Tips for Language Expansion During Thanksgiving Break

“There are not enough hours in the day.” 

“Add this to my list of things to take care of tomorrow.” 

“Another meeting?” 

During the school year, there are often times when I think to myself, "My plate is full." This Thanksgiving season, I challenge you and myself to think differently. Are you busy? Absolutely. Is there a moment for you to catch your breath in between therapy sessions? Maybe not. What are you filling your plate with this season? Is it heaps of expectations that will drive you to burnout? Did you add a side of working overtime to meet the needs of your students? At times, I have served myself a similar portion. 

Today, I ask that you scoop off what you can to pile a heaping spoon of gratitude in place of deadlines. I ask that you renew your mind by recalling what drew you to this position in your life. The protein, the meat if you will, of your job is to create successful humans so they may be good citizens of planet Earth. There are a lot of details and behind-the-scenes work. However, I ask that you consider the gift you have been given and take another look at your plate. Does it overflow with the remarkable students who have finally achieved their goals this semester? Can you carve the work/life balance to suit your diet? Are you left feeling satisfied with your portion? 

As a “thank you” for all that you do, I want to take something off your plate. Here are some of my tips and tricks for younger students and those with significant speech and language delays. Pass the plate to parents before your students go on break, so they may return ready to continue with speech therapy. 


Activities to Elicit Speech at Home
Naming a choice/pointing
Place toys just out of your
child’s reach
Prompt: “What do you want?”
Directions Hold your child’s hands and
move them up and down as
you say “up” and “down,” “up”
and “down.”
Pause before you say the
next direction to prompt your
child to say it first.
Commands Have containers with snacks
to prompt your child to say "open."
Model the word “open.”
Do not open until they say or attempt to verbalize "open."
More play  Use a toy, book, or game to
and pause the activity to
prompt your child to say or
sign “more.”
Provide a model for signing
or saying “more.”
Bubbles “Ready, set, pop pop pop!” Use your finger to pop
bubbles and say “pop” each
Cars “Ready set,” pause for your
child to say “go” then release
the car.
Keep practicing until your
child imitates the word “go.”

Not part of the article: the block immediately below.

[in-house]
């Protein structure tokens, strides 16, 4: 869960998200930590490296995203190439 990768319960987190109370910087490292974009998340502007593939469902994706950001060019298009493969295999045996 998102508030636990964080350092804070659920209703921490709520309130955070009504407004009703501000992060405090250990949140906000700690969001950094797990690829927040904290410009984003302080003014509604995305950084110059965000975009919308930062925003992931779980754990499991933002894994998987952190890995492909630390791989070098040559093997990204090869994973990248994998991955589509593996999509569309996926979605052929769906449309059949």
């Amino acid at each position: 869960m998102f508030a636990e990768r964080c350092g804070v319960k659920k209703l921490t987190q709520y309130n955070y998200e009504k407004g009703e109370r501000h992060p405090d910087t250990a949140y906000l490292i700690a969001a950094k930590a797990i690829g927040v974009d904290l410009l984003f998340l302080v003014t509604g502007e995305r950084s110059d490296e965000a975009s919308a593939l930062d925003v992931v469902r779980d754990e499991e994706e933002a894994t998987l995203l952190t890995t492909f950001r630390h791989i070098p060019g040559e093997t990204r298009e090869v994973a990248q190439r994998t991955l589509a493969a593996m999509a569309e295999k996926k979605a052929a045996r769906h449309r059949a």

Peekaboo As you pop into view, say
"peeka- ____" and wait for
your child to say "boo."
Use different objects or your
hands to hide behind.
Animals Practice animal sounds Bee (buzz), dog (woof woof),
cow (moo), duck (quack
quack), lion (roar), snake
(ssss), etc.
Questions/Choices Use questions with choices to
help your child name a
"Do you want milk or juice?"
Instead of, "do you want a
drink?" (which would result in
a head nod).
Songs Use songs with repetition.  "Wheels on the Bus" or "If
You are Happy and You
Know It, Clap Your Hands"


Responding to Your Child’s Speech at Home
Repeat/Model Repeat your child's word to
show you understand. Model
the correct pronunciation.

Ex: "Nake."

"A big sssssnake."

Expand Expand your child’s
communication by two or
three words.
Ex: Your child says, "car".
You say, "blue car, fast car, mommy's car." Your child says, "shoe." You
say, "shoe on, two shoes,
dirty shoes."
Model for Imitation Your child uses incorrect
speech, respond with the
correct model.
Ex: Your child says, "uh
dide." You say, "Oh, you want to go outside? Let's go."


Everyday Strategies to Use at Home
Self Talk Talk about what you are
doing. It’s as easy as that!
"Mommy is cooking. Let's add
water. Stir, stir."
“I am turning the water on.”
Parallel Talk Talk about what your child is
"You are playing with the
truck. Vroom vroom. You
moved it by the yellow truck."


Happy Thanksgiving, y'all!


Author: Brittany Stanford, M.A. CCC-SLP

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Disclaimer: The information provided in this blog is for general informational purposes only and should not be considered as professional advice. The content is based on the author's personal experiences, research, and opinions. It is always recommended to consult with a qualified professional or expert before making any decisions or taking action based on the information provided in this blog.

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